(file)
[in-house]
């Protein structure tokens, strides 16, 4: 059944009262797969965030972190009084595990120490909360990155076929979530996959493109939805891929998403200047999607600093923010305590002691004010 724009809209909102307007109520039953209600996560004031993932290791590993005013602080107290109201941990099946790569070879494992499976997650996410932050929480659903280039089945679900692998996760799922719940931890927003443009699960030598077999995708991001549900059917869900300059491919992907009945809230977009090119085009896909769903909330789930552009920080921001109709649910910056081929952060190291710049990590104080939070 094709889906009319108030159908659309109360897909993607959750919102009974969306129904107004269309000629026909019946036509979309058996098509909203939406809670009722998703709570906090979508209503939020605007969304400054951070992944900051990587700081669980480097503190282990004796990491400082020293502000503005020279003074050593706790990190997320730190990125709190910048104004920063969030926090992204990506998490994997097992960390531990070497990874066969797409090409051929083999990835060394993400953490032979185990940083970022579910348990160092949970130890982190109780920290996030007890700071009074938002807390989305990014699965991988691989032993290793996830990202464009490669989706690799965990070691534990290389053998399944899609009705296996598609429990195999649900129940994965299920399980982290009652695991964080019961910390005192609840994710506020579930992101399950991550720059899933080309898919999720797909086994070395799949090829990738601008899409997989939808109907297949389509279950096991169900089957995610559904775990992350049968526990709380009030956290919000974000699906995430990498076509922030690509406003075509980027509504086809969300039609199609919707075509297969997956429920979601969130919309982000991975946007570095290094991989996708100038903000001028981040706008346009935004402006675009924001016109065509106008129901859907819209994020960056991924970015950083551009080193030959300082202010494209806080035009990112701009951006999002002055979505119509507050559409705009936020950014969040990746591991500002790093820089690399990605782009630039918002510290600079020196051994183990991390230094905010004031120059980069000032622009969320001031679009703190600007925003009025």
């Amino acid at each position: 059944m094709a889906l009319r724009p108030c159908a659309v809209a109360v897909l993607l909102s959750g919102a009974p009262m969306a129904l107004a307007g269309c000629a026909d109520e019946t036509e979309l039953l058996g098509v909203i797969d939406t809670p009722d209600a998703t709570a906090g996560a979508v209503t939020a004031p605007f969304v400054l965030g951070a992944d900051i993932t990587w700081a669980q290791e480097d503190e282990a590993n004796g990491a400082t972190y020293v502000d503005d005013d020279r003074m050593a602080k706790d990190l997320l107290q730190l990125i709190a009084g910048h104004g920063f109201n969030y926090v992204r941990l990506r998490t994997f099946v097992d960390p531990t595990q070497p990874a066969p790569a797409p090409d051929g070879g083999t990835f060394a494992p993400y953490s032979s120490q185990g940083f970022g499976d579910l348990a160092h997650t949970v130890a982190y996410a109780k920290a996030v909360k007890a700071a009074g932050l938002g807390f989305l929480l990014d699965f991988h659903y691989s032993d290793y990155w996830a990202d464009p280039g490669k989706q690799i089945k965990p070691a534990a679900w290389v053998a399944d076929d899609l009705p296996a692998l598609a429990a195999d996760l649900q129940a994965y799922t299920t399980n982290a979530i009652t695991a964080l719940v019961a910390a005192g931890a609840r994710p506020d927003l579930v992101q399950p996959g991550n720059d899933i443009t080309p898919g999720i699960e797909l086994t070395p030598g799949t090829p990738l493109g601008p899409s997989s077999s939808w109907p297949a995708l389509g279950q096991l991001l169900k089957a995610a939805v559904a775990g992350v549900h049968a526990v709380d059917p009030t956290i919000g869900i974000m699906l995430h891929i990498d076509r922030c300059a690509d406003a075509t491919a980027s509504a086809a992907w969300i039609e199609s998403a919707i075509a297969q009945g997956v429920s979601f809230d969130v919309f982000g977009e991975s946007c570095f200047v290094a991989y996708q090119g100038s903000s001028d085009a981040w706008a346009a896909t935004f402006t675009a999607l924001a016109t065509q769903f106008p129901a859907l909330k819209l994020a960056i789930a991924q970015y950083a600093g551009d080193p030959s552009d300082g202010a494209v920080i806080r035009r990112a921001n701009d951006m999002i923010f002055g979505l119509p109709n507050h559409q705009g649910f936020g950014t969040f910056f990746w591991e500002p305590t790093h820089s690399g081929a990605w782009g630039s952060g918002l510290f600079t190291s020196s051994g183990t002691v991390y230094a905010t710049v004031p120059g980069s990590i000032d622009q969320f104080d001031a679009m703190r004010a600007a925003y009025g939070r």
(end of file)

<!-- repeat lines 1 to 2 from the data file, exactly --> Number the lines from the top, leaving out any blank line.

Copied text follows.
[in-house]
């Protein structure tokens, strides 16, 4: 059944009262797969965030972190009084595990120490909360990155076929979530996959493109939805891929998403200047999607600093923010305590002691004010 724009809209909102307007109520039953209600996560004031993932290791590993005013602080107290109201941990099946790569070879494992499976997650996410932050929480659903280039089945679900692998996760799922719940931890927003443009699960030598077999995708991001549900059917869900300059491919992907009945809230977009090119085009896909769903909330789930552009920080921001109709649910910056081929952060190291710049990590104080939070 094709889906009319108030159908659309109360897909993607959750919102009974969306129904107004269309000629026909019946036509979309058996098509909203939406809670009722998703709570906090979508209503939020605007969304400054951070992944900051990587700081669980480097503190282990004796990491400082020293502000503005020279003074050593706790990190997320730190990125709190910048104004920063969030926090992204990506998490994997097992960390531990070497990874066969797409090409051929083999990835060394993400953490032979185990940083970022579910348990160092949970130890982190109780920290996030007890700071009074938002807390989305990014699965991988691989032993290793996830990202464009490669989706690799965990070691534990290389053998399944899609009705296996598609429990195999649900129940994965299920399980982290009652695991964080019961910390005192609840994710506020579930992101399950991550720059899933080309898919999720797909086994070395799949090829990738601008899409997989939808109907297949389509279950096991169900089957995610559904775990992350049968526990709380009030956290919000974000699906995430990498076509922030690509406003075509980027509504086809969300039609199609919707075509297969997956429920979601969130919309982000991975946007570095290094991989996708100038903000001028981040706008346009935004402006675009924001016109065509106008129901859907819209994020960056991924970015950083551009080193030959300082202010494209806080035009990112701009951006999002002055979505119509507050559409705009936020950014969040990746591991500002790093820089690399990605782009630039918002510290600079020196051994183990991390230094905010004031120059980069000032622009969320001031679009703190600007925003009025």